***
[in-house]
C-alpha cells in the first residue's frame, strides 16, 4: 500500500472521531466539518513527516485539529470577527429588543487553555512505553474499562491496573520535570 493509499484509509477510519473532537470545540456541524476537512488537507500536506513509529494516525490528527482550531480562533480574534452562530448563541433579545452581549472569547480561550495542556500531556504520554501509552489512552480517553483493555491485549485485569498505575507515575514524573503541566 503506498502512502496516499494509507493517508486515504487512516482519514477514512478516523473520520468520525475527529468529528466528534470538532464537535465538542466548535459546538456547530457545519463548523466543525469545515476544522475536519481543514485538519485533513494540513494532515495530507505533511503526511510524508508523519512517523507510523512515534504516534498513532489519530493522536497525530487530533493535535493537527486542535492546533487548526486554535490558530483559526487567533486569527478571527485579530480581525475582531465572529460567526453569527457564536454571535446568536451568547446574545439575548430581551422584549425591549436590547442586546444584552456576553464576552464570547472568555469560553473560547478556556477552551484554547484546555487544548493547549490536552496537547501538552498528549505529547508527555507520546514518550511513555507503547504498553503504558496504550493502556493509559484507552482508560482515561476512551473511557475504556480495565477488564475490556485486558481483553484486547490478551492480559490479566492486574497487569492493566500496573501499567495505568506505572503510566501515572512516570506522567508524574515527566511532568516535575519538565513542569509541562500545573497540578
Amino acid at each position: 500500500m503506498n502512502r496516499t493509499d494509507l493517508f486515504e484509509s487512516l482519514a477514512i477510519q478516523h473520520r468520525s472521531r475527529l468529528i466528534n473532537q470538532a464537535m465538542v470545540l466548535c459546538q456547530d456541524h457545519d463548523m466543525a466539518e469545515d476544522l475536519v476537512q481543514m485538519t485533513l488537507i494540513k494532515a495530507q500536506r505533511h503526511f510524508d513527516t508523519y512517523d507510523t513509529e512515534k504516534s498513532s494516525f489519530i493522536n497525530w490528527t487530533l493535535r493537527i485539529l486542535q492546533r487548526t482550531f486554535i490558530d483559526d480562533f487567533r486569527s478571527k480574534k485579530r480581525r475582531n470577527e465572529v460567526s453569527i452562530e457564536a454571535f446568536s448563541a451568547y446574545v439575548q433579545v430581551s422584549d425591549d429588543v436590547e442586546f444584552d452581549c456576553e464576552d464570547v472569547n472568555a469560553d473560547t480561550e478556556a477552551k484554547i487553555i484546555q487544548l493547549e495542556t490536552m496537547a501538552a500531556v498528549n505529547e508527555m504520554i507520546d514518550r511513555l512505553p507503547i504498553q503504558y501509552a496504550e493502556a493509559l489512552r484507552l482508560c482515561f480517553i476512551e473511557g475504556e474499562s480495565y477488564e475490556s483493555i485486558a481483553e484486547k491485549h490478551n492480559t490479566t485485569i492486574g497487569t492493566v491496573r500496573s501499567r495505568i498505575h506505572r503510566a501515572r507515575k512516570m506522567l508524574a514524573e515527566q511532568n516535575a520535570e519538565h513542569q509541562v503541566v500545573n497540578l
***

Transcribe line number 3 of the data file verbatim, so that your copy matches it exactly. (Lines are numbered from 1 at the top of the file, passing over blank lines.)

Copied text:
Amino acid at each position: 500500500m503506498n502512502r496516499t493509499d494509507l493517508f486515504e484509509s487512516l482519514a477514512i477510519q478516523h473520520r468520525s472521531r475527529l468529528i466528534n473532537q470538532a464537535m465538542v470545540l466548535c459546538q456547530d456541524h457545519d463548523m466543525a466539518e469545515d476544522l475536519v476537512q481543514m485538519t485533513l488537507i494540513k494532515a495530507q500536506r505533511h503526511f510524508d513527516t508523519y512517523d507510523t513509529e512515534k504516534s498513532s494516525f489519530i493522536n497525530w490528527t487530533l493535535r493537527i485539529l486542535q492546533r487548526t482550531f486554535i490558530d483559526d480562533f487567533r486569527s478571527k480574534k485579530r480581525r475582531n470577527e465572529v460567526s453569527i452562530e457564536a454571535f446568536s448563541a451568547y446574545v439575548q433579545v430581551s422584549d425591549d429588543v436590547e442586546f444584552d452581549c456576553e464576552d464570547v472569547n472568555a469560553d473560547t480561550e478556556a477552551k484554547i487553555i484546555q487544548l493547549e495542556t490536552m496537547a501538552a500531556v498528549n505529547e508527555m504520554i507520546d514518550r511513555l512505553p507503547i504498553q503504558y501509552a496504550e493502556a493509559l489512552r484507552l482508560c482515561f480517553i476512551e473511557g475504556e474499562s480495565y477488564e475490556s483493555i485486558a481483553e484486547k491485549h490478551n492480559t490479566t485485569i492486574g497487569t492493566v491496573r500496573s501499567r495505568i498505575h506505572r503510566a501515572r507515575k512516570m506522567l508524574a514524573e515527566q511532568n516535575a520535570e519538565h513542569q509541562v503541566v500545573n497540578l